New labeling on long-acting opioids, fluoroquinolones
By Stacey Butterfield
Recalls, warnings and label changes
A labeling change for all extended-release and long-acting (ER/LA) opioid analgesics to combat misuse and abuse of the drugs. The updated indication states that ER/LA opioids are indicated for the management of pain severe enough to require daily, around-the-clock, long-term opioid treatment and for which alternative treatment options are inadequate, and it further clarifies that, because of the risks of addiction, abuse, and misuse, even at recommended doses, and because of the greater risks of overdose and death, these drugs should be reserved for patients for whom alternative treatment options are ineffective, not tolerated, or would be otherwise inadequate to provide sufficient management of pain. A new boxed warning will caution that chronic maternal use during pregnancy can result in neonatal opioid withdrawal syndrome. The FDA is also adding new postmarket study requirements to further assess the risks of misuse, abuse, hyperalgesia, addiction, overdose and death.
A labeling change on fluoroquinolone drugs to better describe the serious side effect of peripheral neuropathy. The risk of peripheral neuropathy occurs only with fluoroquinolones that are taken by mouth or by injection and may occur soon after these drugs are taken and be permanent. If a patient develops symptoms of peripheral neuropathy, he or she should be switched to another antibacterial drug, unless the benefit of continued treatment with a fluoroquinolone outweighs the risk.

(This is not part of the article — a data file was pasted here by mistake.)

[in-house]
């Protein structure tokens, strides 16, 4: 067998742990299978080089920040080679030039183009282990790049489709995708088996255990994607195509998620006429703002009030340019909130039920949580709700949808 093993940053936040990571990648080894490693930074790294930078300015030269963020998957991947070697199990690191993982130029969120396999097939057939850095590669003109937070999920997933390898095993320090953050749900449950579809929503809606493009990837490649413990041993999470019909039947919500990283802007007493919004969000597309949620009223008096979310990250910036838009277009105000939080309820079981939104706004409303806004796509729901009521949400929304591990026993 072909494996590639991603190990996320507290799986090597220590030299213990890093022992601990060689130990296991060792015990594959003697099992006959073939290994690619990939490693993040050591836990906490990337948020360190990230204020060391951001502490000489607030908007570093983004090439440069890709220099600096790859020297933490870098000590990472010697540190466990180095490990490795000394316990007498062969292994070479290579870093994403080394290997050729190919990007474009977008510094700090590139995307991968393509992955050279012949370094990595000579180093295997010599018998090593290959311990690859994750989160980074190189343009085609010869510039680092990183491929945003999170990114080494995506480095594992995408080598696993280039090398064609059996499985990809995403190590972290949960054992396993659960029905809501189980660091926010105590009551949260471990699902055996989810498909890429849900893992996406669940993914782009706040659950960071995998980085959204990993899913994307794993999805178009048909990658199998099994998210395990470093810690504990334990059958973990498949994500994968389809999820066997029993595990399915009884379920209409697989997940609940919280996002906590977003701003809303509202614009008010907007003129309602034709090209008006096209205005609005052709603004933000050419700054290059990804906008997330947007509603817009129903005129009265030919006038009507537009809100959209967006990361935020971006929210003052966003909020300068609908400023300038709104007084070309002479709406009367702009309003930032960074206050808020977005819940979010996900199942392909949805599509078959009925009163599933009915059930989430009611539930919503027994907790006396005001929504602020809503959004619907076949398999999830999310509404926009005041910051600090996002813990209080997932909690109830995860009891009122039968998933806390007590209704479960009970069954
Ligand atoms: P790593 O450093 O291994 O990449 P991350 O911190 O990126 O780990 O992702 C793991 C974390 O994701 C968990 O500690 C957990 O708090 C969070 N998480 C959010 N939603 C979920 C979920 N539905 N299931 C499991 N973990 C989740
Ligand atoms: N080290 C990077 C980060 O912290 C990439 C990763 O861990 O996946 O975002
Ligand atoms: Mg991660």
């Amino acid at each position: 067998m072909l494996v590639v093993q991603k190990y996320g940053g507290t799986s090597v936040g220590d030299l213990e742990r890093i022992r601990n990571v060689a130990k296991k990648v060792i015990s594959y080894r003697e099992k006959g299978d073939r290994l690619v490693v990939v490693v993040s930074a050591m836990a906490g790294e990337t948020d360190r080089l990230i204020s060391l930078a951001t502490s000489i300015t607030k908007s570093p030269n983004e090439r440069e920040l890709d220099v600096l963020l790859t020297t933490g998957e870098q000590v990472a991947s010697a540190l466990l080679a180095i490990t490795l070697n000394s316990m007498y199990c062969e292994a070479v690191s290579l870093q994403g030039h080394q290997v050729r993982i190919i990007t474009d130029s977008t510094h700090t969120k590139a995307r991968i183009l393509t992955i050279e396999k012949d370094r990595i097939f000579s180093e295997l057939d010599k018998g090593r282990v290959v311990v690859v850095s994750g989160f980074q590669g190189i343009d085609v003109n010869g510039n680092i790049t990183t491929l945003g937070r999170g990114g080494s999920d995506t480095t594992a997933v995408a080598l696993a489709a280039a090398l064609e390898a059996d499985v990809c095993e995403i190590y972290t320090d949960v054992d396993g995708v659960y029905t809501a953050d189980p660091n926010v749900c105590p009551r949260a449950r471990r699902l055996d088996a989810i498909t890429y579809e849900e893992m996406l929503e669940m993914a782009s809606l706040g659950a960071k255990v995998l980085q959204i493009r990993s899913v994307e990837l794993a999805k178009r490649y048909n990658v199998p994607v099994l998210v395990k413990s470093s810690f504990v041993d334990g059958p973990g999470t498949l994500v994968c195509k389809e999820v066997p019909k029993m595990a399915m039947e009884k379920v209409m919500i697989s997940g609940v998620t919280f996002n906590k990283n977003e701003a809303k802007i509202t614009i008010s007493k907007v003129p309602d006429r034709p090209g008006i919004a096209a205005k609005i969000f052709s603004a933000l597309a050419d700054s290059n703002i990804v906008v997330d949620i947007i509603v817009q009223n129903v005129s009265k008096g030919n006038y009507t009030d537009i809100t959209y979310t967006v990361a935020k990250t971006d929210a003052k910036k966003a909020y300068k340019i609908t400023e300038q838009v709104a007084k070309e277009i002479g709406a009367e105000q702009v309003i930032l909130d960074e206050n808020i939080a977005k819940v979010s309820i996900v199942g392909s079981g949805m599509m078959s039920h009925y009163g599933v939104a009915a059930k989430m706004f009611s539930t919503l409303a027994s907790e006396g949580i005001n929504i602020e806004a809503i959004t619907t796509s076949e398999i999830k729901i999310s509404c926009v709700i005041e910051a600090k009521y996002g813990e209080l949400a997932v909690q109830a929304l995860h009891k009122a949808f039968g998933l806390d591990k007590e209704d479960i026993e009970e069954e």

A recall of Iradimed Corporation, MRidium 3860+ infusion systems equipped with MRidium 1145 Dose Error Reduction System (DERS) Drug Library Kit because the DERS can potentially give an incorrect recommended value for the pump infusion rate during the initial infusion setup, which can result in over-infusion or under-infusion and serious adverse health consequences, including death.
A recall of certain Hospira blood sets due to customer reports of the outer wall of blood bags being punctured with the piercing pin during insertion of the pin, which may result in spillage of the blood and blood products stored in the bag and a delay or interruption in therapy. This issue has been identified as a contributing factor in one patient death.
A recall of Siemens MicroScan Synergies Plus and MicroScan RapID/S Plus negative panels because they may report false susceptible and false intermediate results for imipenem and meropenem antimicrobial susceptibility testing when used with the MicroScan WalkAway System. This error may lead to treatment with an inappropriate antibiotic or a delay in appropriate therapy.
A recall of Hospira bupivacaine HCl injection due to reports of foreign particulates, which were identified as stainless steel and iron oxide.
A product labeling update on the Cordis Optease retrievable inferior vena cava filter to clarify a previous recall and minimize likelihood of implanting the filter backwards.
A recall of one lot of Hospira’s aminosyn II 10%, sulfite-free, 500 mL, due to 1 report of a foreign particle, which was identified as human hair.
A recall of repackaged products sent by Aidapak Services LLC to hospitals in Washington, Oregon, California and Arizona, due to possible incorrect labeling of over-the-counter, prescription and dietary supplement products. This could result in patients receiving drugs that were not prescribed, which may pose serious or life-threatening risks to a patient’s health.